Treat your dogs to coconut water, unsalted broth, or vegetable juice this Thanksgiving. They’ll toast to the added vitamins from their holiday treat.
We’re all drowsy after wolfing down a pound of turkey, but you’ll have to just let your dog remain that way. Caffeine has an identical effect on dogs as chocolate. It acts as a diuretic and can cause your dog to become extremely dehydrated.
While it might be obvious to refrain from offering Fido a lap of hot coffee, coffee (and the more dangerous coffee bean) can be present in a multitude of dishes. Chocolate covered coffee beans are an infamous double whammy, and should be kept well away from dogs. An accidental spill in this department could lead your dog to an IV hook-up.
There are no caffeine substitutions for dogs, but don’t let that stop you from treating them to a warm beverage. Warm unsalted broth is your dog’s idea of a perfect cup of joe.
#8: Yeasted Dough
There are often dough scraps left over when you’re baking up a storm for your Thanksgiving dinner. It may seem like a waste to toss them in the trash, but it would be worse to drop them in your dog’s bowl. If your dog ingests yeasted dough, the yeast will actually continue to process while in your dog’s tummy.
Yeasted dough can cause dangerous levels of ethanol to be released into your dog’s blood stream. This may only cause them to become bloated and gassy, but in bad cases it will cause toxicosis.
Try picking up a healthy dog food log if you’d like your dog to snack with you while cooking. Many of these can be cut up into treat size portions instead of their standard meal size. Cutting them up just stretches out the fun!
#9: Corn on the Cob (and Other Choking or Blocking Hazards)
I’m sure you’ve noticed that dogs don’t bother chewing anything very well. Maybe they can’t, or maybe they don’t want to. In any case, choking is a serious concern during Thanksgiving, and any food that can’t be easily swallowed should be avoided.
Corn on the Cob is a particularly bad offender when it comes to vet visits during the holidays. Dogs will often get frustrated or over-excited while chewing the cob and end up swallowing the whole thing. The cob will lodge itself in your dog’s wind-pipe if not chewed well. If they did chew it well enough to pass through their wind pipe, they could still end up with blockages in their intestines.
Pick up some safe bones from the pet store if your dog would enjoy something to chew on this Thanksgiving. Many even have nutritional value for your dog, while corn does not.
Speak Up Around Your Friends and Family
Family is particularly hard to deal with around the holidays, but they won’t be the ones paying your vet bills. You’ll have to prep uninformed family members about your dog’s dietary restrictions. We’re happy to do the heavy lifting for you, just forward them this article before they arrive! Their intentions are in the right place, and we love that about them.
If you’re pretty positive they wouldn’t bother reading anything you send, make sure to sit down with them as they filter in. The conversation goes easier if you have items readily available that your dog can eat. Everyone loves including pets in the festivities, but it’s important they do it in a safe way. Kids will especially appreciate having something that they are allowed to feed your dog, and it may keep them from sneaking them something that they are not allowed to feed them.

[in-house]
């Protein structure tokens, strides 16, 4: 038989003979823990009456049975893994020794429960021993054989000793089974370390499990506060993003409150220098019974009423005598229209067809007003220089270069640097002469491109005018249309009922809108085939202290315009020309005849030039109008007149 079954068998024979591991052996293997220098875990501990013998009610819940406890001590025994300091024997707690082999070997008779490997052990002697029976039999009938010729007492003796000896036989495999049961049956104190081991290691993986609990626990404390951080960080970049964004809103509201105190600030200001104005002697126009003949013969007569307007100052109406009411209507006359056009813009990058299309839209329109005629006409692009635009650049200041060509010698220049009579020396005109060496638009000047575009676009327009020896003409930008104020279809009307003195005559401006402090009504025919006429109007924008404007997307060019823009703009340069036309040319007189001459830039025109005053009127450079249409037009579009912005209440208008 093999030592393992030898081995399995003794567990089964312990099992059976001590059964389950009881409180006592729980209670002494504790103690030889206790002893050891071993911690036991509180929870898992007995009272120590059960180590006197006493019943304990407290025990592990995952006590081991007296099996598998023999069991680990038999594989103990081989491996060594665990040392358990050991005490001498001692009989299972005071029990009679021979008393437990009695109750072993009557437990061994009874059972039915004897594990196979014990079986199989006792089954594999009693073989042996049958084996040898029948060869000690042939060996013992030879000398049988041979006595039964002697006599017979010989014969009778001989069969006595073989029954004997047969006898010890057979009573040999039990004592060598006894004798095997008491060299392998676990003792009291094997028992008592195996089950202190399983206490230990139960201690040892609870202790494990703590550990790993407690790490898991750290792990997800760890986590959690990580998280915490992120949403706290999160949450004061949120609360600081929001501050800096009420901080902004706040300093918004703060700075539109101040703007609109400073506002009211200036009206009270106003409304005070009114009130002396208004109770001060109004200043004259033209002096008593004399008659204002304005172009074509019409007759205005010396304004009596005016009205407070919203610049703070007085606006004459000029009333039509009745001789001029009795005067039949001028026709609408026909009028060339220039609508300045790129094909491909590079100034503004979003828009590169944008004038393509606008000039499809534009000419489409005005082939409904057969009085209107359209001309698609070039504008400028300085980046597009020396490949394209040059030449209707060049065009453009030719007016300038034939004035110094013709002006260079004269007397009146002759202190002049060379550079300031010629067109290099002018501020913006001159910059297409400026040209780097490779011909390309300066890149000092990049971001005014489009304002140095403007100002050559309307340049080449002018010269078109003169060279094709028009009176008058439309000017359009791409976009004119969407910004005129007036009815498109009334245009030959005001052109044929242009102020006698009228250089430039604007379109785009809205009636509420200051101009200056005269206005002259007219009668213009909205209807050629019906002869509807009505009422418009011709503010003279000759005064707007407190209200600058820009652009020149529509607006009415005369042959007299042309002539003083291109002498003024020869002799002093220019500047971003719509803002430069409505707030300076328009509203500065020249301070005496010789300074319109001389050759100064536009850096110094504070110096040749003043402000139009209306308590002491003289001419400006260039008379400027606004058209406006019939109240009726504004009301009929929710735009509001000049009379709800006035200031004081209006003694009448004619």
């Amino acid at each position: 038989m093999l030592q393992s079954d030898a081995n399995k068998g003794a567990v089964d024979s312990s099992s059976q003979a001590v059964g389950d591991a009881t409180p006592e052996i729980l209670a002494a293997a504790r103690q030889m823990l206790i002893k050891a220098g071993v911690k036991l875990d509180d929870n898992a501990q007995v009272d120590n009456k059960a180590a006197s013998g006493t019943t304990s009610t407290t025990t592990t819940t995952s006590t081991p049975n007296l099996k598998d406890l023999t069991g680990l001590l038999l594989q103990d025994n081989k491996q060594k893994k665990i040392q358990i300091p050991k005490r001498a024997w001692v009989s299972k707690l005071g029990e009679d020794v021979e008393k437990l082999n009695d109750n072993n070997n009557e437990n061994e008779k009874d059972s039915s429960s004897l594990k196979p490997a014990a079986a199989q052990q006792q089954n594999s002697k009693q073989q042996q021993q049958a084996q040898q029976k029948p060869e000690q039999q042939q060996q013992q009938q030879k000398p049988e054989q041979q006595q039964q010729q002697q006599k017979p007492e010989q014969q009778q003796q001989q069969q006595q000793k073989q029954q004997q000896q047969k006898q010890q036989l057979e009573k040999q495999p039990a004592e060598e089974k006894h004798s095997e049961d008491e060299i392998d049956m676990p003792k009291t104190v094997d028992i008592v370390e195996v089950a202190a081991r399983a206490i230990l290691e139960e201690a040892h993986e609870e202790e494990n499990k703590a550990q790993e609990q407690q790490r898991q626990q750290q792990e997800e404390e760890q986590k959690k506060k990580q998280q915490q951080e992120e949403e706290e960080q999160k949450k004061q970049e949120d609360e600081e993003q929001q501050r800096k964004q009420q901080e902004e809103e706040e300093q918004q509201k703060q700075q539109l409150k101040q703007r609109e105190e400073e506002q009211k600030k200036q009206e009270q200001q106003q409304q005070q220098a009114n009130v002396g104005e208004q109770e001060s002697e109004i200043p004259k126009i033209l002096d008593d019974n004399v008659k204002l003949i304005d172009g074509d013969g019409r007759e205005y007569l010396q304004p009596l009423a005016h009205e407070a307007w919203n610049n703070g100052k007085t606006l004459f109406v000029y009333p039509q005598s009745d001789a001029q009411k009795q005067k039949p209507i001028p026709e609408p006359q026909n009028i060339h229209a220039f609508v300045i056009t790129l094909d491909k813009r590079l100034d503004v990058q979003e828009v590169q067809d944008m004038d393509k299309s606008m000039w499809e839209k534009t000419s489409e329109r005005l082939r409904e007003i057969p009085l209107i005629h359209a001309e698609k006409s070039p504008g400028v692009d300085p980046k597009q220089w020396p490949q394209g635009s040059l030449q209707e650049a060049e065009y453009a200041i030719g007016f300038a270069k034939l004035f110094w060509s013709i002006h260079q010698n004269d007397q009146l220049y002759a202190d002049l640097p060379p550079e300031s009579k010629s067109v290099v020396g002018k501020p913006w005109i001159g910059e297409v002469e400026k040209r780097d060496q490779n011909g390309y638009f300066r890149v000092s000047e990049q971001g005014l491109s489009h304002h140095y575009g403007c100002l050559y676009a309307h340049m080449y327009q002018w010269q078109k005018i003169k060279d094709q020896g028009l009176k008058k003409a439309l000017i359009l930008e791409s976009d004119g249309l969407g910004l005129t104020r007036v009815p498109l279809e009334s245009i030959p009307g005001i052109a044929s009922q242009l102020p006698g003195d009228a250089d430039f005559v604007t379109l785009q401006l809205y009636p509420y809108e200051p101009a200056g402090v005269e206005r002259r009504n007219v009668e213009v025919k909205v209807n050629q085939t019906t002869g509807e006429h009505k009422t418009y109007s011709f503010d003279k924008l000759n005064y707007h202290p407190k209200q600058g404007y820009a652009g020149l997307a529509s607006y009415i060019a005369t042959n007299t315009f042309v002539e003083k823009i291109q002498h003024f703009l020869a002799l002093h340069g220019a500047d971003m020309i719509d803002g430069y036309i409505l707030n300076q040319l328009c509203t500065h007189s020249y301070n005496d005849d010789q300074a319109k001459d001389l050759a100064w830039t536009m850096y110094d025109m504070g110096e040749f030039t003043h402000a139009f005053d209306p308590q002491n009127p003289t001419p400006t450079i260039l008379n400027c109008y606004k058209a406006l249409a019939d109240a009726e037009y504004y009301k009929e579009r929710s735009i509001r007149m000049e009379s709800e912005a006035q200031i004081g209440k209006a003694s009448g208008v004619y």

Be Careful with Your Trash
One sure-fire way to take a trip to the vet this holiday season if for your dog to ingest all of these at once. We can be incredibly careful about what we intend to feed our dogs, and then overlook what they choose to feed themselves. Make sure to keep an eye on your trash.
Thanksgiving tends to be a time for multiple trash bags, and multiple trash bags don’t always fit in safe containers. Someone you trust should stay in charge of carting trash outside regularly. Visiting family members may do some cleaning up without understanding the consequences of leaving a bag on the ground.
Don’t Forget the Snoods
Not only will your guests crack up when they see your dog in their favorite Zoo Snood, you’ll have half the mess to clean up when they’re done with their Thanksgiving Dinner. Zoo Snoods keep your dog's ears well away from their special dish, allowing them to enjoy it without wearing it. It’s not just a matter of convenience either, keeping your dog’s ears clean (especially those with long hair) will cut down on ear infections and complications.
Additionally, holidays can be a stressful time for pets. Many dogs find Zoo Snoods to have a calming effect when they are overwhelmed. Dogs have sensitive ears, and are unused to big changes in their house. Give your dog a gentle helping hand with an adorable snood of their very own.
Let’s All Have Fun This Thanksgiving
Dogs are part of the family, but their diet has some special considerations. Unfortunately for all of us, they don’t know, don’t care, or can’t tell us. That means it's up to us and our families to keep these foods away from them this Thanksgiving. Talk to your uncles, aunts, parents, and children about what is NOT ok to give your dog.
Thanksgiving can be an overwhelming amount of work, but if you have time to pick up or make something special and healthy for your dog, your family will feel a lot better about not sharing potentially dangerous scraps. It can be a difficult concept to get through to some family members, but maybe you could bring it up when they complement your dog’s fabulous Thanksgiving Zoo Snood!